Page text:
Warehouse 13 stars talk about acting, facting and ... schmacting?

Getting Warehouse 13 stars Eddie McClintock, Saul Rubinek and Allison Scagliotti on the phone together confirms one thing—working on the set of Syfy's Warehouse 13 must be a blast. The castmates talk in a playful, free-flowing way about what's ahead on the new third season, which follows a group of Warehouse agents who try to snag, bag and tag misbehaving artifacts.

The Warehouse 13 stars chatted about something called schmacting, about the writers getting bizarre on them and about Claudia's secret talent.

Without getting too spoilery, here's what we have to look forward to with Artie, Pete and Claudia

"I was planning to spoil everything, but if you don't want to, okay. All right," said Rubinek, who plays the man who runs the Warehouse, Artie Nielsen. His character also bakes cookies occasionally.

"We're trying to give the fans more of what they already like," he added. "It's really unpredictable, and it continues to be that way for my character, certainly. I think that you get to find out how Artie fits into the Warehouse hierarchy with a little bit more depth. As writers of the show, they've allowed the show to explore the mythology and the Regents by putting life-and-death situations into the hierarchy of how the Warehouse operates ... [and] Artie's love life is explored in a little bit more depth, and ruefully and funnily."

We're guessing the love-life part might have something to do with the return of Lindsay Wagner as the pretty doctor Artie's fallen for. "I can tell you that Artie is trying to—with the help of Claudia and the egging on of Pete—he's slowly trying to step forward to try to have the kind of relationship he never had and is wondering whether he'll be accepted or rejected. But there's something about her past that he doesn't expect, and that's as far as I can go."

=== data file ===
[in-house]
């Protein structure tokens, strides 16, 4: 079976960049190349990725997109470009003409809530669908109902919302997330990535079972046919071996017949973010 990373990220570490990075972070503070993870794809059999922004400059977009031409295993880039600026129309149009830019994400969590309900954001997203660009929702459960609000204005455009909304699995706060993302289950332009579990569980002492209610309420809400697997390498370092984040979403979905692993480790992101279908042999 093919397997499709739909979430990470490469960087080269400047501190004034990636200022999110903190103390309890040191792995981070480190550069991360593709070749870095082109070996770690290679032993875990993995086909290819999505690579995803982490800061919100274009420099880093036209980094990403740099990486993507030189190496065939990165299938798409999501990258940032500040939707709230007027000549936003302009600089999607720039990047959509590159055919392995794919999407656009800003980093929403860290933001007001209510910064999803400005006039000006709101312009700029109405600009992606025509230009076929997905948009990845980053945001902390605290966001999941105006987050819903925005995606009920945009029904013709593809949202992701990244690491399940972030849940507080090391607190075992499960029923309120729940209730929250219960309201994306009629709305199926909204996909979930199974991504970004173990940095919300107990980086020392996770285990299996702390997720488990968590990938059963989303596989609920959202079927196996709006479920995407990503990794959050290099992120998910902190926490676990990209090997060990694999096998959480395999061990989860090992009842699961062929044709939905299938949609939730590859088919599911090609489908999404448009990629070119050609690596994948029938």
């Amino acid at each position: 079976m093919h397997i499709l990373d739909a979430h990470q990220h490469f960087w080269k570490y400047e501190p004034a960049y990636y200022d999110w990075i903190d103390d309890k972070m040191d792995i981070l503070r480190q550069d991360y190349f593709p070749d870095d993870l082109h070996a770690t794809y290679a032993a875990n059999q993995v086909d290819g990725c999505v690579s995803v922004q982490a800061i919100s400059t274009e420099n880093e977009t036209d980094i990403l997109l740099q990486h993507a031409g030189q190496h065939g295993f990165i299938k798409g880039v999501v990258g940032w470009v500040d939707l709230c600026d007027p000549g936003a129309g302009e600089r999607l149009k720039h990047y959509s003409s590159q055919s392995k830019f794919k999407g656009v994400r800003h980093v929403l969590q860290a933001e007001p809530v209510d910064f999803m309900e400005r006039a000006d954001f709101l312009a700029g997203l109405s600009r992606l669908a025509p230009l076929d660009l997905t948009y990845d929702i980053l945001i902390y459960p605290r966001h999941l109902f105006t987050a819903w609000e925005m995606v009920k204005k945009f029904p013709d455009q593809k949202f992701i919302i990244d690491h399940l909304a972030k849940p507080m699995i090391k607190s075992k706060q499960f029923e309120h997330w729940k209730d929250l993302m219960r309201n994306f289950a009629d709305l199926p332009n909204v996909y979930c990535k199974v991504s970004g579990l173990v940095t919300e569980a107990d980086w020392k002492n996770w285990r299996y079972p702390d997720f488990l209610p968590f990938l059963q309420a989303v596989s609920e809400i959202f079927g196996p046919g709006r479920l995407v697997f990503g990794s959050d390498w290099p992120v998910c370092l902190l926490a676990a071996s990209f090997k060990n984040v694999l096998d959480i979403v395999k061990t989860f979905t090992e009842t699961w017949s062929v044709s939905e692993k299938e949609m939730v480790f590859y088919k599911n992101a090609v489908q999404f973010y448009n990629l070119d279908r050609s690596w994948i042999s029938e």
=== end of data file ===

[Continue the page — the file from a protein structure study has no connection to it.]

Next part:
As for Pete, "we get an insight into the people that really influenced him when he was a kid, who made him who he is," said McClintock, who plays Warehouse agent Pete Lattimer. "We find out more about his dad. We find out more about his mother. My storyline is pretty much centered around Pete's past. So we're going to get to find out what made him the way he is."

When it comes to Claudia Donovan, her arc has "always mirrored my personal arc," said Scagliotti, who plays the techie genius. "This season she finally got a peer in the Warehouse in the Steve Jinks character, and they develop a really close, great friendship, almost brother-sister dynamic. Claudia is contributing in the technical field as always, building Tesla grenades and periscopes in the Warehouse and whatnot. But more than anything, she just is figuring out what it means to be a part of the team, which I'm figuring out along the way. What does it mean to be part of this team that makes a television show every week?"

We'll also discover that both Scagliotti and Claudia have a talent. Claudia will do "open mic, which I do a couple of times this season. She's going to spend time on herself, because that's what a 20-year-old needs to do. I hope my family just read that," she said.

"Allison has turned into this great performer," said Rubinek. "She's got a beautiful singing voice. You're going to get a real treat in season three when she performs on open mic. I'm not going to give away what the song is and stuff, but it's a really cool thing that the writers have allowed her to do only because she's really developed. She's really worked hard on her craft as a musician and as a performer, and that's going to be part of her character."


When it comes to the writers, it's Bizarro Artie and more mythology

During season three, the writers have begun to dig into the characters in a way they couldn't earlier in the series, said Rubinek. Now "we can go off character a little bit. We all get a chance to be kind of bizarre versions of ourselves in some way or another. Certainly I do, because of artifact-related incidents."